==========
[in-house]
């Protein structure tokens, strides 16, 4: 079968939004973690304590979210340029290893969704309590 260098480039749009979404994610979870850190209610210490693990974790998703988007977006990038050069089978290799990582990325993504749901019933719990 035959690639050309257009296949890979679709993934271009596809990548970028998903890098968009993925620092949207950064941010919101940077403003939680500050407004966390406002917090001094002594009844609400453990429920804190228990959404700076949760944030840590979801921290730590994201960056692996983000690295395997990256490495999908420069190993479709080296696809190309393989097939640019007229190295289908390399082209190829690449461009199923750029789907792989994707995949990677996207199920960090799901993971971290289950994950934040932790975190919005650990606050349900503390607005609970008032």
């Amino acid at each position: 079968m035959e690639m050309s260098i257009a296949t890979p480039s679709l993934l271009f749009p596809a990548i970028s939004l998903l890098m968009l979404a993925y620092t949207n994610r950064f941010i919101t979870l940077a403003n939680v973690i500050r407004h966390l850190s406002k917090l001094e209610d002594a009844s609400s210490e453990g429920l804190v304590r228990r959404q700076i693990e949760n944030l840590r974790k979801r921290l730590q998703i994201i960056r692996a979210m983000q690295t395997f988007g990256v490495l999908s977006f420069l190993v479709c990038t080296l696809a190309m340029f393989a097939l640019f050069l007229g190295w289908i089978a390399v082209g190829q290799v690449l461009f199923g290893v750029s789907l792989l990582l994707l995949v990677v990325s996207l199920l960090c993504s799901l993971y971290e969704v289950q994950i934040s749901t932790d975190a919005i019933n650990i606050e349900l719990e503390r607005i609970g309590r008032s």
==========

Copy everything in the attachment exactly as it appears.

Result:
[in-house]
């Protein structure tokens, strides 16, 4: 079968939004973690304590979210340029290893969704309590 260098480039749009979404994610979870850190209610210490693990974790998703988007977006990038050069089978290799990582990325993504749901019933719990 035959690639050309257009296949890979679709993934271009596809990548970028998903890098968009993925620092949207950064941010919101940077403003939680500050407004966390406002917090001094002594009844609400453990429920804190228990959404700076949760944030840590979801921290730590994201960056692996983000690295395997990256490495999908420069190993479709080296696809190309393989097939640019007229190295289908390399082209190829690449461009199923750029789907792989994707995949990677996207199920960090799901993971971290289950994950934040932790975190919005650990606050349900503390607005609970008032």
């Amino acid at each position: 079968m035959e690639m050309s260098i257009a296949t890979p480039s679709l993934l271009f749009p596809a990548i970028s939004l998903l890098m968009l979404a993925y620092t949207n994610r950064f941010i919101t979870l940077a403003n939680v973690i500050r407004h966390l850190s406002k917090l001094e209610d002594a009844s609400s210490e453990g429920l804190v304590r228990r959404q700076i693990e949760n944030l840590r974790k979801r921290l730590q998703i994201i960056r692996a979210m983000q690295t395997f988007g990256v490495l999908s977006f420069l190993v479709c990038t080296l696809a190309m340029f393989a097939l640019f050069l007229g190295w289908i089978a390399v082209g190829q290799v690449l461009f199923g290893v750029s789907l792989l990582l994707l995949v990677v990325s996207l199920l960090c993504s799901l993971y971290e969704v289950q994950i934040s749901t932790d975190a919005i019933n650990i606050e349900l719990e503390r607005i609970g309590r008032s």